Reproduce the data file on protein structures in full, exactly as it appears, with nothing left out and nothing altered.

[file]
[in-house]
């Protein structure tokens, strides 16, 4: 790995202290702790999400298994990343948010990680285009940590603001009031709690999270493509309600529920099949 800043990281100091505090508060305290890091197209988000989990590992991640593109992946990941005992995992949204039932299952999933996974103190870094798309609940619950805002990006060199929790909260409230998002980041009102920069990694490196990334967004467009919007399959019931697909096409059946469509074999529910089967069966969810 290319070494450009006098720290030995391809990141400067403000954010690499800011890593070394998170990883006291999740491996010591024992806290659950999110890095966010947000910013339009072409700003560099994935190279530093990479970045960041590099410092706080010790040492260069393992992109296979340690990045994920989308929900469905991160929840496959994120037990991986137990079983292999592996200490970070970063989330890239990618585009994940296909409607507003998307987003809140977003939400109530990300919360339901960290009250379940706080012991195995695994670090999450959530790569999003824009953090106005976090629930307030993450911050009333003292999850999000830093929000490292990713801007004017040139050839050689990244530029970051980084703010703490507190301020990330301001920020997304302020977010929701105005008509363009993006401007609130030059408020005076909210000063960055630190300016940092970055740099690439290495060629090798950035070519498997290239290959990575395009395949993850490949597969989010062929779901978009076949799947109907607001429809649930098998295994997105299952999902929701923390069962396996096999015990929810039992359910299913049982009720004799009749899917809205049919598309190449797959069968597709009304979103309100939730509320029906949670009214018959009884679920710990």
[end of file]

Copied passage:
[in-house]
């Protein structure tokens, strides 16, 4: 790995202290702790999400298994990343948010990680285009940590603001009031709690999270493509309600529920099949 800043990281100091505090508060305290890091197209988000989990590992991640593109992946990941005992995992949204039932299952999933996974103190870094798309609940619950805002990006060199929790909260409230998002980041009102920069990694490196990334967004467009919007399959019931697909096409059946469509074999529910089967069966969810 290319070494450009006098720290030995391809990141400067403000954010690499800011890593070394998170990883006291999740491996010591024992806290659950999110890095966010947000910013339009072409700003560099994935190279530093990479970045960041590099410092706080010790040492260069393992992109296979340690990045994920989308929900469905991160929840496959994120037990991986137990079983292999592996200490970070970063989330890239990618585009994940296909409607507003998307987003809140977003939400109530990300919360339901960290009250379940706080012991195995695994670090999450959530790569999003824009953090106005976090629930307030993450911050009333003292999850999000830093929000490292990713801007004017040139050839050689990244530029970051980084703010703490507190301020990330301001920020997304302020977010929701105005008509363009993006401007609130030059408020005076909210000063960055630190300016940092970055740099690439290495060629090798950035070519498997290239290959990575395009395949993850490949597969989010062929779901978009076949799947109907607001429809649930098998295994997105299952999902929701923390069962396996096999015990929810039992359910299913049982009720004799009749899917809205049919598309190449797959069968597709009304979103309100939730509320029906949670009214018959009884679920710990």